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Court Revives Civil Rights Suit Over NYPD's Muslim Surveillance

By Casey C. Sullivan, Esq. on October 15, 2015 | Last updated on March 21, 2019

A civil rights lawsuit over the New York Police Department's post-September 11th spying on Muslims in New Jersey was reinstated on Tuesday in a Third Circuit opinion. A group of Muslim plaintiffs had alleged that the program unconstitutionally treated their religion as a "proxy for criminality," resulting in "pervasive surveillance not visited upon ... any other religious faith or the public at large."

Under the program, New York police officers infiltrated Muslim groups, from student associates to mosques, in New York City and beyond, videotaping them and tracking their activities. In allowing the suit to go forward, the Third Circuit opinion drew parallels between the spying, the Cold War's Red Scare, and the internment of Japanese Americans in World War II.

NYPD's Surveillance Program

Following the 2001 attacks on the World Trade Center, the NYPD began investigating Muslim communities in New York and surrounding areas. In what the ACLU has described as a case of religious profiling, almost all of those surveilled gave no reason for suspicion aside from their religion.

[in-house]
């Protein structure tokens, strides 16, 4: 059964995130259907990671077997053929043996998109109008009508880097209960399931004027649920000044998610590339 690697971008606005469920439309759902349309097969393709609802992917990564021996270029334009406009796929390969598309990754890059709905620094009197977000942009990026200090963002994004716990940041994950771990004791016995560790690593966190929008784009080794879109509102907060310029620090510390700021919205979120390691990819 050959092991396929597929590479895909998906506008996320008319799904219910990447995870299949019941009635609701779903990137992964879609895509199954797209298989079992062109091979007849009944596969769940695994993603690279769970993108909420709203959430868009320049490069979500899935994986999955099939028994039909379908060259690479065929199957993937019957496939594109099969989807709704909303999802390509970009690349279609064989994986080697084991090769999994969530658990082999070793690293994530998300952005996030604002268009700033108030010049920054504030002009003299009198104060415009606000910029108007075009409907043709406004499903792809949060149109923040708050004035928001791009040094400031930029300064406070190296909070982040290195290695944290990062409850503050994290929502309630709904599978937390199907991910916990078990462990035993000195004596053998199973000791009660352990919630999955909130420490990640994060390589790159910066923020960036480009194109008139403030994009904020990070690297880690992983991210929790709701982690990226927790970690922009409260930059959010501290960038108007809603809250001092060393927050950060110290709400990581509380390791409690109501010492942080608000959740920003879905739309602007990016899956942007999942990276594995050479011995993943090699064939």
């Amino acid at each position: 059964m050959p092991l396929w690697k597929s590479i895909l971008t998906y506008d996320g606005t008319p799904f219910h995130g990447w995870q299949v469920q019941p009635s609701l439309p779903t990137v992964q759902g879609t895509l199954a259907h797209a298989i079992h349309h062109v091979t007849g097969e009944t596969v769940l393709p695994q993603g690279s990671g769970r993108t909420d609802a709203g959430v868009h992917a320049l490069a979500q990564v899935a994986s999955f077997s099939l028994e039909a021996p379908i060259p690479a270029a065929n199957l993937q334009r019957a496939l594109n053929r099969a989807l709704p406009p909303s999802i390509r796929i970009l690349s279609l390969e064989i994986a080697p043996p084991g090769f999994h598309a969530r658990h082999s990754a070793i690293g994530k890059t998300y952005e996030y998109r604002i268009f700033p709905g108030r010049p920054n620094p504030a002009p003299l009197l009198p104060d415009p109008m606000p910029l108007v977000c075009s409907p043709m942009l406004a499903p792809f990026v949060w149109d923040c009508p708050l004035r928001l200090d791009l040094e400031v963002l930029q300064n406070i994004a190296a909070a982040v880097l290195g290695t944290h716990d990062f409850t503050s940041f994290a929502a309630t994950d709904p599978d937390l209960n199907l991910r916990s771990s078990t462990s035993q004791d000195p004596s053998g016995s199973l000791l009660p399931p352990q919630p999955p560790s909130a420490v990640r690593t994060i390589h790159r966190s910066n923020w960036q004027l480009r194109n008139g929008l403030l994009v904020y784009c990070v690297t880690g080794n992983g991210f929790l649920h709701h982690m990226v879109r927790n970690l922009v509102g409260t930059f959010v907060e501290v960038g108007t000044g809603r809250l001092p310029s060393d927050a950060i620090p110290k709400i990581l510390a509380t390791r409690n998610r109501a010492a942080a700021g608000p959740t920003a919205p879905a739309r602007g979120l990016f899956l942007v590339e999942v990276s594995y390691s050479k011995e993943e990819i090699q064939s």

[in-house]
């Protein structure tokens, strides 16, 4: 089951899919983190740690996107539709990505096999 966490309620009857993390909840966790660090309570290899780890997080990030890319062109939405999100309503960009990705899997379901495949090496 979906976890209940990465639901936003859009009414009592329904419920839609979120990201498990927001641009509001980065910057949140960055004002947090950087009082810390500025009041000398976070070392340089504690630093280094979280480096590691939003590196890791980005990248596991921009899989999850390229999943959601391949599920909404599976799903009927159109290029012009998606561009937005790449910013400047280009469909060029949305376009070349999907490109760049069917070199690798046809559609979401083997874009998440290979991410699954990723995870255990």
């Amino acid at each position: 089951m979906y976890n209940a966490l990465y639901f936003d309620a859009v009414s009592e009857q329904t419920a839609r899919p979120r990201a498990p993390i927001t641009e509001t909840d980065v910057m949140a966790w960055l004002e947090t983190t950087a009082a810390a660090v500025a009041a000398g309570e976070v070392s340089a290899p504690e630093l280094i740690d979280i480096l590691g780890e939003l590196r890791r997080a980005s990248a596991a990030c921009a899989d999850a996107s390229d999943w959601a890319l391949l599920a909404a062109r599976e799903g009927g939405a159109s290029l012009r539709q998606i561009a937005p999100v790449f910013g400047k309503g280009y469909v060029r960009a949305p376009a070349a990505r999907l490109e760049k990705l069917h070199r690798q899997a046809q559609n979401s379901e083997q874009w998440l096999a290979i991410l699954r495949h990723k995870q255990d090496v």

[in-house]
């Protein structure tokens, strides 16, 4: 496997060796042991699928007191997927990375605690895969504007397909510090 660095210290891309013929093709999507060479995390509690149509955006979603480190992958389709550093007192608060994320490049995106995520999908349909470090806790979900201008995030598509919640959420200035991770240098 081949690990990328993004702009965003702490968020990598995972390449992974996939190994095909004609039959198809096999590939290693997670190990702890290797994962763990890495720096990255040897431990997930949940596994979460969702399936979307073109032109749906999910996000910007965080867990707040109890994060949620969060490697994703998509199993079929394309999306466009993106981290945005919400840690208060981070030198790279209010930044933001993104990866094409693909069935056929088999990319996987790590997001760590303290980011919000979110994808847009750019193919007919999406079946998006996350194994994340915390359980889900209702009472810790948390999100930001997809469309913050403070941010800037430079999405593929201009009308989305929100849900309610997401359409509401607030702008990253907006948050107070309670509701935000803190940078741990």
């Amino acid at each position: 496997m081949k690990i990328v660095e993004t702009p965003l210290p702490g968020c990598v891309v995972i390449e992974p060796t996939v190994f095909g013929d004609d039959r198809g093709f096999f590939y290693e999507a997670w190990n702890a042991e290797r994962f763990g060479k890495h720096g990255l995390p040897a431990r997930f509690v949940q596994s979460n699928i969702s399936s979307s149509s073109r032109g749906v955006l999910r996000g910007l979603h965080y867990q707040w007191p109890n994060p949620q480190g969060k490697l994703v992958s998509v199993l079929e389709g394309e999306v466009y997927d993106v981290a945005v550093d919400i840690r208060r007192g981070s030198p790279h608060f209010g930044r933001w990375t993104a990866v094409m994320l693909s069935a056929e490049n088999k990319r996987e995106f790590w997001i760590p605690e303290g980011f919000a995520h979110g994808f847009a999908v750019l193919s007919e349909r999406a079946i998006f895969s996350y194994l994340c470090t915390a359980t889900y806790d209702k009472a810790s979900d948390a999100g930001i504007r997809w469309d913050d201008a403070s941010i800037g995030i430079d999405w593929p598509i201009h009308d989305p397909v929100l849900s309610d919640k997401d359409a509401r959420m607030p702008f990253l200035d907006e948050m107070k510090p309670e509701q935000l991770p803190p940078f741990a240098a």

According to the plaintiff's lawsuit, the NYPD collected information on "every mosque within 100 miles" of NYC, schools such as Rutgers University, and Muslim-owned businesses. The spying recorded mundane details such as flyers advertising Koran tutoring, which Dunkin' Donuts Muslims frequented, and what stores closed for Friday prayers.

Avoiding the Mistakes of the Past

After the program was revealed, plaintiffs sued, alleging that the surveillance was stigmatizing on its own, but also that NYPD reports included specific defamatory statements targeting them specifically. Their case was tossed on summary judgment when the district court agreed with New York that it was the press reporting on the program, not the program itself, which caused harm to the plaintiffs.

That logic, the Third Circuit said in an opinion by Judge Thomas Ambro, was like saying "what you don't know can't hurt you. And, if you do know, don't shoot us. Shoot the messenger."

In allowing the suit to go forward, the court offered an impassioned defense of the role courts play in protecting the civil rights of minorities. "What occurs here in one guise is not new," Judge Ambro wrote. "We have been down similar roads before. Jewish-Americans during the Red Scare, African-Americans during the civil rights movement and Japanese-Americans during World War II are examples that readily spring to mind."

"We are left to wonder why we cannot see with foresight what we see so clearly with hindsight," he continued, "that loyalty is a matter of the heart and mind, not race, creed or color."

The lawsuit will now return to district court, to determine whether the NYPD indeed had no constitutionally permissible reason to surveil the Muslim community.

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